The crafty pitcher plant, which traps its prey by creating a slick surface, has inspired Harvard scientists to create a liquid-repellant coating that works much the same way.
The new material repels just about any type of liquid, even under harsh conditions, giving it strong potential as an anti-fouling, anti-icing or anti-graffiti coatings, the researchers say.
Slippery When Wet
“Bioinspired self-repairing slippery surfaces with pressure-stable omniphobicity” (or “Slippery When Wetted,”), published online Sept. 21 in the journal Nature, details the new research and the scientific quest for a durable synthetic surface that repels liquids.
Photo: Walter Federle, Ulrike Bauer and Holger Bohn
|To repel water, the pitcher plant locks in a water layer, creating a slick coating on top. The fluid itself becomes the repellent surface.|
For more than 10 years, researchers have drawn their inspiration from lotus leaves in developing liquid-repellent, micro-textured surfaces.
Those “surfaces are, however, still plagued with problems that restrict their practical applications,” the researchers note. Among the drawbacks: The materials have been expensive to produce and unable to self-heal.
The new approach, inspired by Nepenthes pitcher plants, “is conceptually different from the lotus effect, because we use nano/microstructured substrates to lock in place the infused lubricating fluid,” the authors say.
The team has created a simple, versatile lubricant that, when infused in fluid, forms a “stable, defect-free and inert ‘slippery’ interface.”
This so-called Slippery Liquid-Infused Porous Surface (SLIPS) outperforms both its natural and synthetic counterparts in its ability to repel a wide variety of liquids and solids, says principal investigator Joanna Aizenberg, Amy Smith Berylson Professor of Materials Science at the Harvard School of Engineering and Applied Sciences (SEAS).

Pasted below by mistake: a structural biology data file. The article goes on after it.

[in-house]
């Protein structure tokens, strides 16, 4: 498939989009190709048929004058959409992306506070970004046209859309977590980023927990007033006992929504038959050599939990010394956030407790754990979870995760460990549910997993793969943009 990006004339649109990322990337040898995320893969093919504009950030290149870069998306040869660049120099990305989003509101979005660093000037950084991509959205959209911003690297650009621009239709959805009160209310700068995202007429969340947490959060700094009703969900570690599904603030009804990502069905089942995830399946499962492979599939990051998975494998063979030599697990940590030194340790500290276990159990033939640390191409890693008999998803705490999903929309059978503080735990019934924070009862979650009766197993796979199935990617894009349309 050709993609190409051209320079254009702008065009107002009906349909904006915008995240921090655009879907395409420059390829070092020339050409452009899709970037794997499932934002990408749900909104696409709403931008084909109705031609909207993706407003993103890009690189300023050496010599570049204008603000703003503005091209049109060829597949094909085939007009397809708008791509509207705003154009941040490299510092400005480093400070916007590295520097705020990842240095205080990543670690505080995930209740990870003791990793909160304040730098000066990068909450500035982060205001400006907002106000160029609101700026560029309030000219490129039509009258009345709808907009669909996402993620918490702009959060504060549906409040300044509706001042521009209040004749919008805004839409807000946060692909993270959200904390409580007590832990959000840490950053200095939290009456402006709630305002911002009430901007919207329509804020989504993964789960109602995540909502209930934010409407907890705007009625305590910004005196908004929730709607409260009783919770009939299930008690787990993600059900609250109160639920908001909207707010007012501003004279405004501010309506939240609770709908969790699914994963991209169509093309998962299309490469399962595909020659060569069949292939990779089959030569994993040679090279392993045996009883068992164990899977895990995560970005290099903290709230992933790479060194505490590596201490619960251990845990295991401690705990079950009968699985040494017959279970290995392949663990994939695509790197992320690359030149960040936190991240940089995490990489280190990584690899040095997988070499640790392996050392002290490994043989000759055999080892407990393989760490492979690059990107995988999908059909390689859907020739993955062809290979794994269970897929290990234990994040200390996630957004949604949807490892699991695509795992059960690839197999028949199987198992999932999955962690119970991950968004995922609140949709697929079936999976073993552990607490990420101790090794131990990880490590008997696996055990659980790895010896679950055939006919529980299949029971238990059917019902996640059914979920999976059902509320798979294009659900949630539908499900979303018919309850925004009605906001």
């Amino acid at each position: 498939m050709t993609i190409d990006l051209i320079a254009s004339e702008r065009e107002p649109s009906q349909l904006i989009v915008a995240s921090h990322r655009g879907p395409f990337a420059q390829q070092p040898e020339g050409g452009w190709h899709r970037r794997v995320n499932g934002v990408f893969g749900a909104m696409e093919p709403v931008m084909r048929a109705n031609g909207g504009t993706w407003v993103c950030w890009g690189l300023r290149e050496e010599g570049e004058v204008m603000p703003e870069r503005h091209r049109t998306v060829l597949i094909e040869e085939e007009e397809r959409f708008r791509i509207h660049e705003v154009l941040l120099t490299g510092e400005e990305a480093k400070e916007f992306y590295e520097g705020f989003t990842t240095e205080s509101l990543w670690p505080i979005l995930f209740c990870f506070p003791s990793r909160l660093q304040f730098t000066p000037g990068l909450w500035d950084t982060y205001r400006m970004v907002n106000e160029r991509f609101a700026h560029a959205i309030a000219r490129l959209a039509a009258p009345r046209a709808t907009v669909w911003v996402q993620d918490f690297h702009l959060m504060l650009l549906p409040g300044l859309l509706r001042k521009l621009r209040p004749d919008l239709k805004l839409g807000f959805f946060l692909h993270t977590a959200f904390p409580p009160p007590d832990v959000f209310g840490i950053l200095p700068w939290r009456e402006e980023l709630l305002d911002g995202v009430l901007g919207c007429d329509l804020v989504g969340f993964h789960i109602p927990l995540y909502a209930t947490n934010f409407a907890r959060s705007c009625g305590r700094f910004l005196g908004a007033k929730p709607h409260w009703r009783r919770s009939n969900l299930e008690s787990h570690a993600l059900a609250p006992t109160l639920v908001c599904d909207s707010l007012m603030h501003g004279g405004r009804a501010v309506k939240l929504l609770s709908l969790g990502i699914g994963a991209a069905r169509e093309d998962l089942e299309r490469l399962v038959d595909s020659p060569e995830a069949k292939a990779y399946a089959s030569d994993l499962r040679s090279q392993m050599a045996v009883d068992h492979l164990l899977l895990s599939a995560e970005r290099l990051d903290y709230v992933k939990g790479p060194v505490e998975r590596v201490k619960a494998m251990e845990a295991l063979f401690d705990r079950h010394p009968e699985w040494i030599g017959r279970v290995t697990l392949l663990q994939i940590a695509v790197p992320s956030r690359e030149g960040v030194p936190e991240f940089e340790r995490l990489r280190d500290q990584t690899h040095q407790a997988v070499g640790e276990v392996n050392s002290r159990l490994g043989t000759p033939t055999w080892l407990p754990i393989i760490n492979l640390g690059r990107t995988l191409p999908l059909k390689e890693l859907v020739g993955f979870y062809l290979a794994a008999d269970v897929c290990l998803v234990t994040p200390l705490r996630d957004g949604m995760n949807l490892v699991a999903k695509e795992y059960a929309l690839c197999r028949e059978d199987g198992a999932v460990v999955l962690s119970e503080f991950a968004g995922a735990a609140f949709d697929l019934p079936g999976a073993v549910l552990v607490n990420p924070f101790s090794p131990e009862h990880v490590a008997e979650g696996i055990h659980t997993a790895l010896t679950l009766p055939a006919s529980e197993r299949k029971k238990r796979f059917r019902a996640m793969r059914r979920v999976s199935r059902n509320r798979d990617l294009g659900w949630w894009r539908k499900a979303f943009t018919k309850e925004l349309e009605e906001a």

The coating repairs itself almost instantaneously when damaged, resists ice, is easy and inexpensive to manufacture, and stands up to harsh environments, the researchers say.
When Plants Meet Ants
The research is a spin on the behavior of the pitcher plant, whose cupped leaves become virtually frictionless surfaces after a rain. “Sweet-smelling and elegant, the carnivore attracts ants, spiders, and even little frogs,” Harvard reports in an article. “One by one, they slide to their doom.”
(The Harvard coating was also tested with ants, to the ants’ detriment.)
“The effect is similar to when a car hydroplanes—the tires literally gliding on the water, rather than the road,” says lead author Tak-Sing Wong, a postdoctoral fellow in Aizenberg’s lab. “In the case of the unlucky ants, the oil on the bottom of their feet will not stick to the slippery coating on the plant. It’s like oil floating on the surface of a puddle.”
Researchers say the effect persists even under extreme conditions: in high pressures (as much as 675 atmospheres, equivalent to seven kilometers under the sea), humidity and colder temperatures. In outdoor testing conducted after a snowstorm, SLIPS withstood the freezing temperatures and even repelled ice, they said.
Image: Peter Allen and James C. Weaver
|A Harvard illustration shows one step in the process of manufacturing slippery liquid-infused porous surfaces (SLIPS).|
“The versatility of SLIPS, their robustness and unique ability to self-heal, makes it possible to design these surfaces for use almost anywhere, even under extreme temperature and pressure conditions,” says Aizenberg. “It potentially opens up applications in harsh environments, such as polar or deep-sea exploration, where no satisfactory solutions exist at present.”